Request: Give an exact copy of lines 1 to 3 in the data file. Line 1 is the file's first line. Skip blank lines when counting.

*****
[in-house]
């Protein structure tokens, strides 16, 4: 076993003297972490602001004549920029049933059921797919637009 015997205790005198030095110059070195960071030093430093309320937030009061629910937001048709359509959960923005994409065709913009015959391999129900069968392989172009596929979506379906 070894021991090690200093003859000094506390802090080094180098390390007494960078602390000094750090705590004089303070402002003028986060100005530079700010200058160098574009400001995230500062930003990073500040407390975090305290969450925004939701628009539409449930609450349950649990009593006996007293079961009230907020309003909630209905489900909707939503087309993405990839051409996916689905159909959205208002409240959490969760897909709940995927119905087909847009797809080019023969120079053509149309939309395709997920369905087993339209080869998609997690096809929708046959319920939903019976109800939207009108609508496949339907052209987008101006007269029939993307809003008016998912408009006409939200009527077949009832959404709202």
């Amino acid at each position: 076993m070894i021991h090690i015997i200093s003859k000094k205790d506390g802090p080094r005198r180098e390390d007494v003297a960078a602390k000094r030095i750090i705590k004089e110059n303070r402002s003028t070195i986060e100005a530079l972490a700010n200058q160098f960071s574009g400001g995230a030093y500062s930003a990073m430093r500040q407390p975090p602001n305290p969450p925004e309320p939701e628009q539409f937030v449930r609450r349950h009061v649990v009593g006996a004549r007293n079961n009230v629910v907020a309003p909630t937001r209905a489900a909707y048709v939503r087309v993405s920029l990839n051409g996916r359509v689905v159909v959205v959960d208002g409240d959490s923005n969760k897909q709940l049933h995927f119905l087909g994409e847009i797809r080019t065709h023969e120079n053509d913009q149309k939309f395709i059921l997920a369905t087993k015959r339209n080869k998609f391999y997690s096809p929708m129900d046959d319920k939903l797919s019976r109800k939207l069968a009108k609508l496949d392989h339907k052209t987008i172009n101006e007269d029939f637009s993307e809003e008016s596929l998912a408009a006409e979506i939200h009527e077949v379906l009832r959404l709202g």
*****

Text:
[in-house]
């Protein structure tokens, strides 16, 4: 076993003297972490602001004549920029049933059921797919637009 015997205790005198030095110059070195960071030093430093309320937030009061629910937001048709359509959960923005994409065709913009015959391999129900069968392989172009596929979506379906 070894021991090690200093003859000094506390802090080094180098390390007494960078602390000094750090705590004089303070402002003028986060100005530079700010200058160098574009400001995230500062930003990073500040407390975090305290969450925004939701628009539409449930609450349950649990009593006996007293079961009230907020309003909630209905489900909707939503087309993405990839051409996916689905159909959205208002409240959490969760897909709940995927119905087909847009797809080019023969120079053509149309939309395709997920369905087993339209080869998609997690096809929708046959319920939903019976109800939207009108609508496949339907052209987008101006007269029939993307809003008016998912408009006409939200009527077949009832959404709202």
């Amino acid at each position: 076993m070894i021991h090690i015997i200093s003859k000094k205790d506390g802090p080094r005198r180098e390390d007494v003297a960078a602390k000094r030095i750090i705590k004089e110059n303070r402002s003028t070195i986060e100005a530079l972490a700010n200058q160098f960071s574009g400001g995230a030093y500062s930003a990073m430093r500040q407390p975090p602001n305290p969450p925004e309320p939701e628009q539409f937030v449930r609450r349950h009061v649990v009593g006996a004549r007293n079961n009230v629910v907020a309003p909630t937001r209905a489900a909707y048709v939503r087309v993405s920029l990839n051409g996916r359509v689905v159909v959205v959960d208002g409240d959490s923005n969760k897909q709940l049933h995927f119905l087909g994409e847009i797809r080019t065709h023969e120079n053509d913009q149309k939309f395709i059921l997920a369905t087993k015959r339209n080869k998609f391999y997690s096809p929708m129900d046959d319920k939903l797919s019976r109800k939207l069968a009108k609508l496949d392989h339907k052209t987008i172009n101006e007269d029939f637009s993307e809003e008016s596929l998912a408009a006409e979506i939200h009527e077949v379906l009832r959404l709202g």